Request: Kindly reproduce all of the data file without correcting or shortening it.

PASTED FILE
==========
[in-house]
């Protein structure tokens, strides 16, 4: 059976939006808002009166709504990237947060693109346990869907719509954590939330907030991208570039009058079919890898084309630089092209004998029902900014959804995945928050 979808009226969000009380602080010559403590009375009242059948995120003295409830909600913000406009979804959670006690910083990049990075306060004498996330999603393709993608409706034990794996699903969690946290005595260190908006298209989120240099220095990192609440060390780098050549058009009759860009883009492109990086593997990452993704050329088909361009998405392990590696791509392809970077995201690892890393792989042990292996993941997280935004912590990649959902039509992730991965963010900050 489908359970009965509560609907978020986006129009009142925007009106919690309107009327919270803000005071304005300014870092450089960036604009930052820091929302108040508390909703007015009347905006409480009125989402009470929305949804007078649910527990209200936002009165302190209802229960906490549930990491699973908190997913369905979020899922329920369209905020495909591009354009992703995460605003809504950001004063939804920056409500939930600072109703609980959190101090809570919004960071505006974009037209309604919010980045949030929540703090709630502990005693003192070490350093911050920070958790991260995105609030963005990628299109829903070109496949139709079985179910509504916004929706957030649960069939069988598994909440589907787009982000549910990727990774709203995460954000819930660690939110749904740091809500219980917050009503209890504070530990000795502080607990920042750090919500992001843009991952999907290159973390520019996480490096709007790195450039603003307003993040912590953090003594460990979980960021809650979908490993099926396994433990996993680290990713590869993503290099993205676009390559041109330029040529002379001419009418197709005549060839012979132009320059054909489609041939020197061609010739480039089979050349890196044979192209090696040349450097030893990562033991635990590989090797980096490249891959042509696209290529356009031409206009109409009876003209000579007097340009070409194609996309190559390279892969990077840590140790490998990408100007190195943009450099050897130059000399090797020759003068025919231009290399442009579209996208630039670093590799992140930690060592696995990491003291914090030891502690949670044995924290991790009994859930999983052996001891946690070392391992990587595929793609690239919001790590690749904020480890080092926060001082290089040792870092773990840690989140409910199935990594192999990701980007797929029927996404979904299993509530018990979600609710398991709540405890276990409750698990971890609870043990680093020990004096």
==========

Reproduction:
[in-house]
């Protein structure tokens, strides 16, 4: 059976939006808002009166709504990237947060693109346990869907719509954590939330907030991208570039009058079919890898084309630089092209004998029902900014959804995945928050 979808009226969000009380602080010559403590009375009242059948995120003295409830909600913000406009979804959670006690910083990049990075306060004498996330999603393709993608409706034990794996699903969690946290005595260190908006298209989120240099220095990192609440060390780098050549058009009759860009883009492109990086593997990452993704050329088909361009998405392990590696791509392809970077995201690892890393792989042990292996993941997280935004912590990649959902039509992730991965963010900050 489908359970009965509560609907978020986006129009009142925007009106919690309107009327919270803000005071304005300014870092450089960036604009930052820091929302108040508390909703007015009347905006409480009125989402009470929305949804007078649910527990209200936002009165302190209802229960906490549930990491699973908190997913369905979020899922329920369209905020495909591009354009992703995460605003809504950001004063939804920056409500939930600072109703609980959190101090809570919004960071505006974009037209309604919010980045949030929540703090709630502990005693003192070490350093911050920070958790991260995105609030963005990628299109829903070109496949139709079985179910509504916004929706957030649960069939069988598994909440589907787009982000549910990727990774709203995460954000819930660690939110749904740091809500219980917050009503209890504070530990000795502080607990920042750090919500992001843009991952999907290159973390520019996480490096709007790195450039603003307003993040912590953090003594460990979980960021809650979908490993099926396994433990996993680290990713590869993503290099993205676009390559041109330029040529002379001419009418197709005549060839012979132009320059054909489609041939020197061609010739480039089979050349890196044979192209090696040349450097030893990562033991635990590989090797980096490249891959042509696209290529356009031409206009109409009876003209000579007097340009070409194609996309190559390279892969990077840590140790490998990408100007190195943009450099050897130059000399090797020759003068025919231009290399442009579209996208630039670093590799992140930690060592696995990491003291914090030891502690949670044995924290991790009994859930999983052996001891946690070392391992990587595929793609690239919001790590690749904020480890080092926060001082290089040792870092773990840690989140409910199935990594192999990701980007797929029927996404979904299993509530018990979600609710398991709540405890276990409750698990971890609870043990680093020990004096």